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Aston Eye Study: the epidemiology of refractive error in UK children

Contact us:

For any further information on this study, get in touch with Dr Nicola Logan or Professor Bernard Gilmartin:

Tel: 0121 204 4128

email: n.s.logan@aston.ac.uk or b.gilmartin@aston.ac.uk.

Introduction

The prevalence of myopia (shortsightedness) in children is increasing globally with some countries in East Asia reporting 'epidemic' rates of 80-90%*. The last major study in the UK to report on the prevalence of refractive error and associated ocular biometry was conducted over 40 years ago**. Since that time, the demographics of the UK population have changed significantly, so an updated study is required. 

Purpose

Launched in October 2005, the Aston Eye Study is a cross-sectional study to determine the prevalence of refractive error and its associated ocular biometry (measurement of eye dimensions). The study uses a large, multi-racial sample of school children from the metropolitan area of Birmingham (UK).

Study methods

A target sample of 1700 Year 2 (6-7 years) and 1200 Year 8 (12-13 years) children is being selected, at random, from Birmingham schools based on an area deprivation index (measures of socio-economic status). Sample size calculations account for the likely participation rate and the clustering of individuals within schools. Procedures follow standardised protocols to allow for comparison with international population-based data***/****.

Examination procedures will include:

  • Visual acuity assessment (logMAR)
  • Oculomotor status
  • Cyclocoplegic (0.5% proxymetacaine and 1% cyclopentolate, 1 drop each in both eyes) autorefraction using open-field Shin-Nippon SRW5000 autorefractor, Japan
  • Non-contact ocular biometry (i.e. axial length, corneal radius of curvature and anterior chamber depth) using Zeiss IOLMaster, Jena, Germany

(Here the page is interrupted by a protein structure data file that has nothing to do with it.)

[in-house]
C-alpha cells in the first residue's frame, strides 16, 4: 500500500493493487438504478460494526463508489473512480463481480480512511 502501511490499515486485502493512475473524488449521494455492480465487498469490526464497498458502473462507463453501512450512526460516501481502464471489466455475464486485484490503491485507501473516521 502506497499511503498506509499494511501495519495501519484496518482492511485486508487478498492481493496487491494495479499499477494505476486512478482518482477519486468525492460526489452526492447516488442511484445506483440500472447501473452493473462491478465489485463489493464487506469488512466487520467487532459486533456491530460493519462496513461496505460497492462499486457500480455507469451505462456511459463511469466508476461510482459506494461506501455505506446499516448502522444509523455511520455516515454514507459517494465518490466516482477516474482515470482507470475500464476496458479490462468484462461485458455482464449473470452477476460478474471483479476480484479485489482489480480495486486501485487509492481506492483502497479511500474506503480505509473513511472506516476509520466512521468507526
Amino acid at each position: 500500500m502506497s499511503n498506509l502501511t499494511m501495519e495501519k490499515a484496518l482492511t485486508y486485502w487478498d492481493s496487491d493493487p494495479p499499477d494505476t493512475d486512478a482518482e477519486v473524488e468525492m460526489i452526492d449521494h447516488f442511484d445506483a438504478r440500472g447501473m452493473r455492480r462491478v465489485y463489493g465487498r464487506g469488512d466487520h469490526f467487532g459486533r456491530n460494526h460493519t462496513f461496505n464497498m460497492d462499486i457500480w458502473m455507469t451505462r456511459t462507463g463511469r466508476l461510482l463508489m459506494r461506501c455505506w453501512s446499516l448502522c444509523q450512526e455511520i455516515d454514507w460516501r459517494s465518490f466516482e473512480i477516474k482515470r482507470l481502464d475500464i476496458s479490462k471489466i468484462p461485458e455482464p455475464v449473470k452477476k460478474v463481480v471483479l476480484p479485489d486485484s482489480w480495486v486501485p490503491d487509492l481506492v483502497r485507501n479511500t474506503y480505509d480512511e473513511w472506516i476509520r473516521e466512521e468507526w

• Height and weight measurements
  • A 75 item parental questionnaire and 57 item child questionnaire, including sections that address potential risk factors and gene-environment interactions related to myopia, e.g. family history of spectacle wear, education, nutrition, ethnicity and lifestyle.

Results

Data collection is ongoing with protocols being well received by both parents and children. No adverse incidents or effects have been reported to date. Current data indicate that almost 1 in 10 Year 8 children (N=283) and 1 in 17 Year 2 children (N=229) require refractive correction but do not have provision of spectacles.

Objectives

The design and methodology of this study will allow for the development of a valuable database of the target population, describing the ocular characteristics of approximately 3000 school children from a large metropolitan area of the UK. The association between educational status, ethnic background and other environmental influences on refractive outcome will be determined. The standardised protocols will facilitate the comparison of UK data with other international population-based data. 

Acknowledgement

The Aston Eye Study is supported by a research donation from Johnson & Johnson.

References

*B.Gilmartin (2004). Clin Experiment Ophthalmol. 32: 305-24

**A.Sorsby et al (1961). Med Res Council Annual Report. London 301 (special): 1-67

***E.Ojalmi et al (2005). Ophthalmic Epidemol. 12: 59-69

**** Negrel et al (2000). Am J Ophthalmol. 129: 421-6. 

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